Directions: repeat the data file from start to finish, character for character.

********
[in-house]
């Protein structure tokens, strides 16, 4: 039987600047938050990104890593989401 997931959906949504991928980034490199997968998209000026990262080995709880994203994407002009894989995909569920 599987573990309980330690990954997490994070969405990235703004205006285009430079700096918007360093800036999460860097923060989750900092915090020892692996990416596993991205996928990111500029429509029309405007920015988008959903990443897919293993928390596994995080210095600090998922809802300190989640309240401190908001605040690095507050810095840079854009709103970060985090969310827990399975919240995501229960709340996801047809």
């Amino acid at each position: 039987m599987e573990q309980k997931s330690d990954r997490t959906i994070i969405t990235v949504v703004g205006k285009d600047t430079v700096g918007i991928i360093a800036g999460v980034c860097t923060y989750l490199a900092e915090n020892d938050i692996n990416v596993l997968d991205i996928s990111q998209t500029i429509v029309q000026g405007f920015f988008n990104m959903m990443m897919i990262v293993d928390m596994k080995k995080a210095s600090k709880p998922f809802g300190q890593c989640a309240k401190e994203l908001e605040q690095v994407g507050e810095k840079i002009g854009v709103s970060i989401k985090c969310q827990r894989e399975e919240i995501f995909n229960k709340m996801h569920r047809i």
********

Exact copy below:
[in-house]
């Protein structure tokens, strides 16, 4: 039987600047938050990104890593989401 997931959906949504991928980034490199997968998209000026990262080995709880994203994407002009894989995909569920 599987573990309980330690990954997490994070969405990235703004205006285009430079700096918007360093800036999460860097923060989750900092915090020892692996990416596993991205996928990111500029429509029309405007920015988008959903990443897919293993928390596994995080210095600090998922809802300190989640309240401190908001605040690095507050810095840079854009709103970060985090969310827990399975919240995501229960709340996801047809």
């Amino acid at each position: 039987m599987e573990q309980k997931s330690d990954r997490t959906i994070i969405t990235v949504v703004g205006k285009d600047t430079v700096g918007i991928i360093a800036g999460v980034c860097t923060y989750l490199a900092e915090n020892d938050i692996n990416v596993l997968d991205i996928s990111q998209t500029i429509v029309q000026g405007f920015f988008n990104m959903m990443m897919i990262v293993d928390m596994k080995k995080a210095s600090k709880p998922f809802g300190q890593c989640a309240k401190e994203l908001e605040q690095v994407g507050e810095k840079i002009g854009v709103s970060i989401k985090c969310q827990r894989e399975e919240i995501f995909n229960k709340m996801h569920r047809i």